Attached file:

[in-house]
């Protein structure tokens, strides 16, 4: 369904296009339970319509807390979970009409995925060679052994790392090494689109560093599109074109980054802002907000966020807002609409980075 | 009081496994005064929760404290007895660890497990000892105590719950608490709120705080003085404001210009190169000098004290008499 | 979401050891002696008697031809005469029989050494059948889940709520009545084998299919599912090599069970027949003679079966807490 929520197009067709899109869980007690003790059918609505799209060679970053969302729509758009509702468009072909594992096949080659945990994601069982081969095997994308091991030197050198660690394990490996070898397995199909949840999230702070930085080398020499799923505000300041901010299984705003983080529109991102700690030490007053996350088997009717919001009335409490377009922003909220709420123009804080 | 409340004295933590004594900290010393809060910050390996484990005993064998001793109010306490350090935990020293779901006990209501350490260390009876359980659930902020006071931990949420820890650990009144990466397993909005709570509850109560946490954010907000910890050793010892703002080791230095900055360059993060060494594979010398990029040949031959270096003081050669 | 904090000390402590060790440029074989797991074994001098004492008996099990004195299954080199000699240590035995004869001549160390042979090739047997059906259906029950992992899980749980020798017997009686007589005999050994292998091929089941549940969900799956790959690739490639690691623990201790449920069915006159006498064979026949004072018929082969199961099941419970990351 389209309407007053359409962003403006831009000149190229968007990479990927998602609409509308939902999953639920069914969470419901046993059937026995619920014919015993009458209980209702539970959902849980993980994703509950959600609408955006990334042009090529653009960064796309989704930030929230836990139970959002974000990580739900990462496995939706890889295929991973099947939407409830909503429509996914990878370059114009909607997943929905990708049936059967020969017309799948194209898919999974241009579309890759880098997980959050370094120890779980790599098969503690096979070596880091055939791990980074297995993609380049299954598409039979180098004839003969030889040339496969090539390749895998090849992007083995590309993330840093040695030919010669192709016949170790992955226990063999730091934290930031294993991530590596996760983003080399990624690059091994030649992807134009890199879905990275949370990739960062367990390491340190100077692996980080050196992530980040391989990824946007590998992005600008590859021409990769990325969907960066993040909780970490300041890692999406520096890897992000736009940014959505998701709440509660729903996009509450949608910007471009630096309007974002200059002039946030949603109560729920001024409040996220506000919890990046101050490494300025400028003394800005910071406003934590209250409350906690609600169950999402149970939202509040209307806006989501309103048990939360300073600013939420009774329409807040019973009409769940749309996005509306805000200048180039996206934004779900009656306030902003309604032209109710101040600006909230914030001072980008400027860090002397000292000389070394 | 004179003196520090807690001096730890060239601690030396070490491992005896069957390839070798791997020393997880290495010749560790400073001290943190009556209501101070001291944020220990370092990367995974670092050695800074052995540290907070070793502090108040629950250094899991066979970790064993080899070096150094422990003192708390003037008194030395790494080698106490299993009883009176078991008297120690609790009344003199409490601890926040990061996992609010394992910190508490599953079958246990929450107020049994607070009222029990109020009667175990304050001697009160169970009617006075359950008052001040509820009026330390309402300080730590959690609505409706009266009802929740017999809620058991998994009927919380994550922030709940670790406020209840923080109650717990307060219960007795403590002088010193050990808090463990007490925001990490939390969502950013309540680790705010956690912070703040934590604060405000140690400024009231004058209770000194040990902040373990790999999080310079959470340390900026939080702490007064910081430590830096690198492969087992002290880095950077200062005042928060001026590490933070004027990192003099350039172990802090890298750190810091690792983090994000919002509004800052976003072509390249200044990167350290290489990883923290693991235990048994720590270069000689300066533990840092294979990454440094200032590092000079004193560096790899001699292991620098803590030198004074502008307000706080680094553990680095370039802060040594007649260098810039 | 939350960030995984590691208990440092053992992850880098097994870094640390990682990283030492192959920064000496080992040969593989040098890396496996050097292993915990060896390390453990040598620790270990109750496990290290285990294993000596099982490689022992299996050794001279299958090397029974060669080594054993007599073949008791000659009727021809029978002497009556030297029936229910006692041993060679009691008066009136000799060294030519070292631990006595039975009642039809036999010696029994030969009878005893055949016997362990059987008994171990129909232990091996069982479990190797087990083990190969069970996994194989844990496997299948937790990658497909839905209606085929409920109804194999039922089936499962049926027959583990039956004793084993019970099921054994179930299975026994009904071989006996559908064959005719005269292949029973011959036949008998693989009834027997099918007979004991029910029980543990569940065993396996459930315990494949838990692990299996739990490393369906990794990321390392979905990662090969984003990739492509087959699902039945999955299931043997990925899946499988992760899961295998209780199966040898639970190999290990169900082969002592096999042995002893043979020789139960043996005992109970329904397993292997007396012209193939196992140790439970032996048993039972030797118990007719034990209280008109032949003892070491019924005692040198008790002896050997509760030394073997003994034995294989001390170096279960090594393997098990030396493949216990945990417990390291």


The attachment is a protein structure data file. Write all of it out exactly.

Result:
[in-house]
């Protein structure tokens, strides 16, 4: 369904296009339970319509807390979970009409995925060679052994790392090494689109560093599109074109980054802002907000966020807002609409980075 | 009081496994005064929760404290007895660890497990000892105590719950608490709120705080003085404001210009190169000098004290008499 | 979401050891002696008697031809005469029989050494059948889940709520009545084998299919599912090599069970027949003679079966807490 929520197009067709899109869980007690003790059918609505799209060679970053969302729509758009509702468009072909594992096949080659945990994601069982081969095997994308091991030197050198660690394990490996070898397995199909949840999230702070930085080398020499799923505000300041901010299984705003983080529109991102700690030490007053996350088997009717919001009335409490377009922003909220709420123009804080 | 409340004295933590004594900290010393809060910050390996484990005993064998001793109010306490350090935990020293779901006990209501350490260390009876359980659930902020006071931990949420820890650990009144990466397993909005709570509850109560946490954010907000910890050793010892703002080791230095900055360059993060060494594979010398990029040949031959270096003081050669 | 904090000390402590060790440029074989797991074994001098004492008996099990004195299954080199000699240590035995004869001549160390042979090739047997059906259906029950992992899980749980020798017997009686007589005999050994292998091929089941549940969900799956790959690739490639690691623990201790449920069915006159006498064979026949004072018929082969199961099941419970990351 389209309407007053359409962003403006831009000149190229968007990479990927998602609409509308939902999953639920069914969470419901046993059937026995619920014919015993009458209980209702539970959902849980993980994703509950959600609408955006990334042009090529653009960064796309989704930030929230836990139970959002974000990580739900990462496995939706890889295929991973099947939407409830909503429509996914990878370059114009909607997943929905990708049936059967020969017309799948194209898919999974241009579309890759880098997980959050370094120890779980790599098969503690096979070596880091055939791990980074297995993609380049299954598409039979180098004839003969030889040339496969090539390749895998090849992007083995590309993330840093040695030919010669192709016949170790992955226990063999730091934290930031294993991530590596996760983003080399990624690059091994030649992807134009890199879905990275949370990739960062367990390491340190100077692996980080050196992530980040391989990824946007590998992005600008590859021409990769990325969907960066993040909780970490300041890692999406520096890897992000736009940014959505998701709440509660729903996009509450949608910007471009630096309007974002200059002039946030949603109560729920001024409040996220506000919890990046101050490494300025400028003394800005910071406003934590209250409350906690609600169950999402149970939202509040209307806006989501309103048990939360300073600013939420009774329409807040019973009409769940749309996005509306805000200048180039996206934004779900009656306030902003309604032209109710101040600006909230914030001072980008400027860090002397000292000389070394 | 004179003196520090807690001096730890060239601690030396070490491992005896069957390839070798791997020393997880290495010749560790400073001290943190009556209501101070001291944020220990370092990367995974670092050695800074052995540290907070070793502090108040629950250094899991066979970790064993080899070096150094422990003192708390003037008194030395790494080698106490299993009883009176078991008297120690609790009344003199409490601890926040990061996992609010394992910190508490599953079958246990929450107020049994607070009222029990109020009667175990304050001697009160169970009617006075359950008052001040509820009026330390309402300080730590959690609505409706009266009802929740017999809620058991998994009927919380994550922030709940670790406020209840923080109650717990307060219960007795403590002088010193050990808090463990007490925001990490939390969502950013309540680790705010956690912070703040934590604060405000140690400024009231004058209770000194040990902040373990790999999080310079959470340390900026939080702490007064910081430590830096690198492969087992002290880095950077200062005042928060001026590490933070004027990192003099350039172990802090890298750190810091690792983090994000919002509004800052976003072509390249200044990167350290290489990883923290693991235990048994720590270069000689300066533990840092294979990454440094200032590092000079004193560096790899001699292991620098803590030198004074502008307000706080680094553990680095370039802060040594007649260098810039 | 939350960030995984590691208990440092053992992850880098097994870094640390990682990283030492192959920064000496080992040969593989040098890396496996050097292993915990060896390390453990040598620790270990109750496990290290285990294993000596099982490689022992299996050794001279299958090397029974060669080594054993007599073949008791000659009727021809029978002497009556030297029936229910006692041993060679009691008066009136000799060294030519070292631990006595039975009642039809036999010696029994030969009878005893055949016997362990059987008994171990129909232990091996069982479990190797087990083990190969069970996994194989844990496997299948937790990658497909839905209606085929409920109804194999039922089936499962049926027959583990039956004793084993019970099921054994179930299975026994009904071989006996559908064959005719005269292949029973011959036949008998693989009834027997099918007979004991029910029980543990569940065993396996459930315990494949838990692990299996739990490393369906990794990321390392979905990662090969984003990739492509087959699902039945999955299931043997990925899946499988992760899961295998209780199966040898639970190999290990169900082969002592096999042995002893043979020789139960043996005992109970329904397993292997007396012209193939196992140790439970032996048993039972030797118990007719034990209280008109032949003892070491019924005692040198008790002896050997509760030394073997003994034995294989001390170096279960090594393997098990030396493949216990945990417990390291």